“In My Tortured Ears There Sounds Unceasingly a Nightmare”:H. P. Lovecraft and Horror Audio

Hand, Richard J. (2023) “In My Tortured Ears There Sounds Unceasingly a Nightmare”:H. P. Lovecraft and Horror Audio. In: The Medial Afterlives of H.P. Lovecraft. Palgrave Studies in Adaptation and Visual Culture . Palgrave Macmillan, pp. 223-240. ISBN 978-3-031-13764-8

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From the beginnings of radio drama to digital podcasting, horror has been a prevalent genre, exploiting the parameters and potential of audio form to the uttermost. Within this, the adaptation of literature—from Gothic classics to populist fiction—has been central. One conspicuous absence in early radio is H. P. Lovecraft with only one notable adaptation in the 1930-50’s ‘golden age’. Nevertheless, in multiple series of the era the ‘Lovecraftian’ is detectable, revealing latent adaptive strategies of appropriation, assimilation and allusion. In reading Lovecraft, we see that his plots, themes and cosmos are ideally suited to audio adaptation. In our own time, the transmedia pre-eminence of Lovecraft is evident in audio culture as much as anywhere else and we see the Lovecraftian influence across a wide range of audio, from the generic to the experimental, from standalone plays to serials, from biographical dramas to avant-gardist music composition.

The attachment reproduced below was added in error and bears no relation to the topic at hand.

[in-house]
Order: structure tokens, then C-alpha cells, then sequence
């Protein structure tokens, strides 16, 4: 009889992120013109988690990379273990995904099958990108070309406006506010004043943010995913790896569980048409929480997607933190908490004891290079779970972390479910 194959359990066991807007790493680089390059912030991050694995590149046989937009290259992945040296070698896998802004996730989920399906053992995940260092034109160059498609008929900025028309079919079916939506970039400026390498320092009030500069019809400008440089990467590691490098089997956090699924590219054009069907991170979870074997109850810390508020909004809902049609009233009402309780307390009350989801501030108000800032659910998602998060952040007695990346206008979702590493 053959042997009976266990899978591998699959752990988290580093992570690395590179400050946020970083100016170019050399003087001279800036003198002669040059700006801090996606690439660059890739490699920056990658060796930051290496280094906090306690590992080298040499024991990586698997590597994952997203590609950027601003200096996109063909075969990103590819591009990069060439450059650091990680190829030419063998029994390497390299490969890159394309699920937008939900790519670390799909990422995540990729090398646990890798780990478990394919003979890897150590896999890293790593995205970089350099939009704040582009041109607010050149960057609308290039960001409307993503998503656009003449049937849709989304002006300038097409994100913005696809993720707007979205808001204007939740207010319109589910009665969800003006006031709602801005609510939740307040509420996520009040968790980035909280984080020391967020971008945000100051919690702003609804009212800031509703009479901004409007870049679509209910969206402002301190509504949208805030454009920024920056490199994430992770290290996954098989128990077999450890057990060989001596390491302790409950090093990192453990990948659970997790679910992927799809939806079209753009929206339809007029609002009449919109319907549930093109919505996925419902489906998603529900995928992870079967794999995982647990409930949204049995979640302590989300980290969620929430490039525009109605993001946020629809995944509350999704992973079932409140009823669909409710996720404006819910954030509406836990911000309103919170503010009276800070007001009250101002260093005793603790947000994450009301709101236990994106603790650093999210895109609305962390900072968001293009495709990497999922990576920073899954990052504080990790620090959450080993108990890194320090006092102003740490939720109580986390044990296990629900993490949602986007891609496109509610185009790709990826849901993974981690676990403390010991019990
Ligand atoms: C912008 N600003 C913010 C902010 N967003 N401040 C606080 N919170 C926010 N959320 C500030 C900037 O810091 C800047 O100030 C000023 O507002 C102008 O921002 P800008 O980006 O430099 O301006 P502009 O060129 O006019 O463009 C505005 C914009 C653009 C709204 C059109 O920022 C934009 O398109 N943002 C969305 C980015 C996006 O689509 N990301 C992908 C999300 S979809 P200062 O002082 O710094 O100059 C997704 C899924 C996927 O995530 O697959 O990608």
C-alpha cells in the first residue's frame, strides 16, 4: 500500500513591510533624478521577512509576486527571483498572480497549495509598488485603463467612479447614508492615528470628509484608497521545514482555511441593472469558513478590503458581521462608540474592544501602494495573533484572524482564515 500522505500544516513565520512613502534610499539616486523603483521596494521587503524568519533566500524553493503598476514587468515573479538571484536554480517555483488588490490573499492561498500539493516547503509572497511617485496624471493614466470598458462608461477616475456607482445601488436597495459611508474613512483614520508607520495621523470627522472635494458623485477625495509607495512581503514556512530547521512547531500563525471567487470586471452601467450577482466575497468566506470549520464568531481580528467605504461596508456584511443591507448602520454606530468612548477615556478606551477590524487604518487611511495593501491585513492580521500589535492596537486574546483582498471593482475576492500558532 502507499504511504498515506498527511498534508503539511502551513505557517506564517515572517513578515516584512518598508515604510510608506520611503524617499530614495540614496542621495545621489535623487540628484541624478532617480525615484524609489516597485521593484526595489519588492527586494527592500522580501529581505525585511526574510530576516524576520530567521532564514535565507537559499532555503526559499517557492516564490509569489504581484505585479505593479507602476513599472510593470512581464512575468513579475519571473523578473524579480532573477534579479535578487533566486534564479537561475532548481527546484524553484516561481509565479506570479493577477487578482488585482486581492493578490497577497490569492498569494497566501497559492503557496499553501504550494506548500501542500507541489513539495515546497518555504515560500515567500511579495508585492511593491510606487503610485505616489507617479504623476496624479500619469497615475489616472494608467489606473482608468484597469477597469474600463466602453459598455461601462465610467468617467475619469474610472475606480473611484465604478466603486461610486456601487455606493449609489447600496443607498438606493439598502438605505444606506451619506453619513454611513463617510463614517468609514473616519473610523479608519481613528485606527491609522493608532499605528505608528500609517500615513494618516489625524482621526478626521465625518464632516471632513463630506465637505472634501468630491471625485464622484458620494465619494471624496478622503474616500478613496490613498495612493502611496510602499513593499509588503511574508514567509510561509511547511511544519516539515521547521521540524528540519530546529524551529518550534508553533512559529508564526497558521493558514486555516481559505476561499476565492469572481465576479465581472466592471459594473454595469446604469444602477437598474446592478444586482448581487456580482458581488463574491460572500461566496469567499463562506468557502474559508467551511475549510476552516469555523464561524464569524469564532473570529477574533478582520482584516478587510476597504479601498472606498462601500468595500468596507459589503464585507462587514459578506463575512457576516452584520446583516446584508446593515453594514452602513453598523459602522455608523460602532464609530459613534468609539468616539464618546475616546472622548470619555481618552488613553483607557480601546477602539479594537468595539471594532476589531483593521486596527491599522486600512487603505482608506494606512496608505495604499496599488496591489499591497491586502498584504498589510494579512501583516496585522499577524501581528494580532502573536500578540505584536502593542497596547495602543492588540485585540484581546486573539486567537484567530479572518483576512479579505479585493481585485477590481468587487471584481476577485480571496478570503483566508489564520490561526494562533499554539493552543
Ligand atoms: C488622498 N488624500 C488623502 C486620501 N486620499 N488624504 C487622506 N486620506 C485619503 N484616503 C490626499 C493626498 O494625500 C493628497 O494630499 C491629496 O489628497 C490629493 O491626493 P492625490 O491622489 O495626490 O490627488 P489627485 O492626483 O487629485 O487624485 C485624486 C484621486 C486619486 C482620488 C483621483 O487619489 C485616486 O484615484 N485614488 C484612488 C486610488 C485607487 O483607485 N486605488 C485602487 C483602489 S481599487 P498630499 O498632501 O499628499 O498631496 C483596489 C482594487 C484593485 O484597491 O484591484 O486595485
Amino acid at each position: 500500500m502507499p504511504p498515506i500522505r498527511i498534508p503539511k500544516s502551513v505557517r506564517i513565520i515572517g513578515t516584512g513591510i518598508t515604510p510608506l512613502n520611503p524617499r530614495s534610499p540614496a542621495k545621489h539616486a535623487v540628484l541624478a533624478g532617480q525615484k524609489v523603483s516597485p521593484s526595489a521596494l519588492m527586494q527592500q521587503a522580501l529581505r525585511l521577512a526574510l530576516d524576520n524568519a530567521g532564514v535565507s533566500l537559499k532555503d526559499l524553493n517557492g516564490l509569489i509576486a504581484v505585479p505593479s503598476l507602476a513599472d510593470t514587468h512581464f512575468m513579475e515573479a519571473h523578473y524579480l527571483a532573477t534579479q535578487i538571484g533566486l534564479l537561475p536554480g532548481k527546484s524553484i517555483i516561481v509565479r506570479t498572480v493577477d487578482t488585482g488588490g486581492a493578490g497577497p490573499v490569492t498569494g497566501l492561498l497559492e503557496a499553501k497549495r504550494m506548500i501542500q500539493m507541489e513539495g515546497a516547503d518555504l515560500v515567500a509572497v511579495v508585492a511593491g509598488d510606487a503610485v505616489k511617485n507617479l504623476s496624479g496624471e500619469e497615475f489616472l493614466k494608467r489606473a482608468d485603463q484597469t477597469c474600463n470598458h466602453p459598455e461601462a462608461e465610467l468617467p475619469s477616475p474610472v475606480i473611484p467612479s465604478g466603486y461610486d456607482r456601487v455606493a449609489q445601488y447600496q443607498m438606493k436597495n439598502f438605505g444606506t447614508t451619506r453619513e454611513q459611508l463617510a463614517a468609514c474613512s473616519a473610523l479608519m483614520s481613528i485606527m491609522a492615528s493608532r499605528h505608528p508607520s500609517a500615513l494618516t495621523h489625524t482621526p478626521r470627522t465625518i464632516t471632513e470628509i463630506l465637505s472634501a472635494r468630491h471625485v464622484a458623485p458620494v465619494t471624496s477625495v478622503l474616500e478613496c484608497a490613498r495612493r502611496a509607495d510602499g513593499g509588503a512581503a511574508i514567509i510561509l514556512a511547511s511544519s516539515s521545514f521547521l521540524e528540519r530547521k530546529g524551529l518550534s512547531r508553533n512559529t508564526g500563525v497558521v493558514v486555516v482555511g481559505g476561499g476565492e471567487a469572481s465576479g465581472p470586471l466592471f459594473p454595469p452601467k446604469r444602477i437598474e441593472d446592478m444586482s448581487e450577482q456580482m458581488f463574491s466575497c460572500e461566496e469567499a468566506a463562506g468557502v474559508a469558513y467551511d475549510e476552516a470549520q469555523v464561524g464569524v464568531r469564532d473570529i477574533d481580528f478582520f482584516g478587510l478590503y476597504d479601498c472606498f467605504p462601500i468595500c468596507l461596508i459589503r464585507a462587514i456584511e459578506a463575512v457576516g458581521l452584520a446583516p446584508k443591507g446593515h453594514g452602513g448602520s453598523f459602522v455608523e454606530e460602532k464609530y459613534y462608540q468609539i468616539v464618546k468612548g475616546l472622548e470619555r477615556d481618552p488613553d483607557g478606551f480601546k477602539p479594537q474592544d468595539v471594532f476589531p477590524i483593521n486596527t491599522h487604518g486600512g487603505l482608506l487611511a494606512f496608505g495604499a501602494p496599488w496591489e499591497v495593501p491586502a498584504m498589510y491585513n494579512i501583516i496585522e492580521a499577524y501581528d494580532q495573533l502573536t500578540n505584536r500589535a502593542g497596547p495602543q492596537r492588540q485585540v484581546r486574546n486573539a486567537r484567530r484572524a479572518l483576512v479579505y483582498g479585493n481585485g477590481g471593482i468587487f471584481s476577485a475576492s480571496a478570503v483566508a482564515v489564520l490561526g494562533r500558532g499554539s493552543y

Item Type: Book Section
Uncontrolled Keywords: radio,horror,adaptation,audio
Faculty \ School:
University of East Anglia > Faculty of Arts and Humanities > Research Groups > Film, Television and Media
Depositing User: LivePure Connector
Date Deposited: 07 Mar 2023 09:48
Last Modified: 07 Mar 2023 09:48
URI: https://ueaeprints.uea.ac.uk/id/eprint/91411
DOI: 10.1007/978-3-031-13765-5_13

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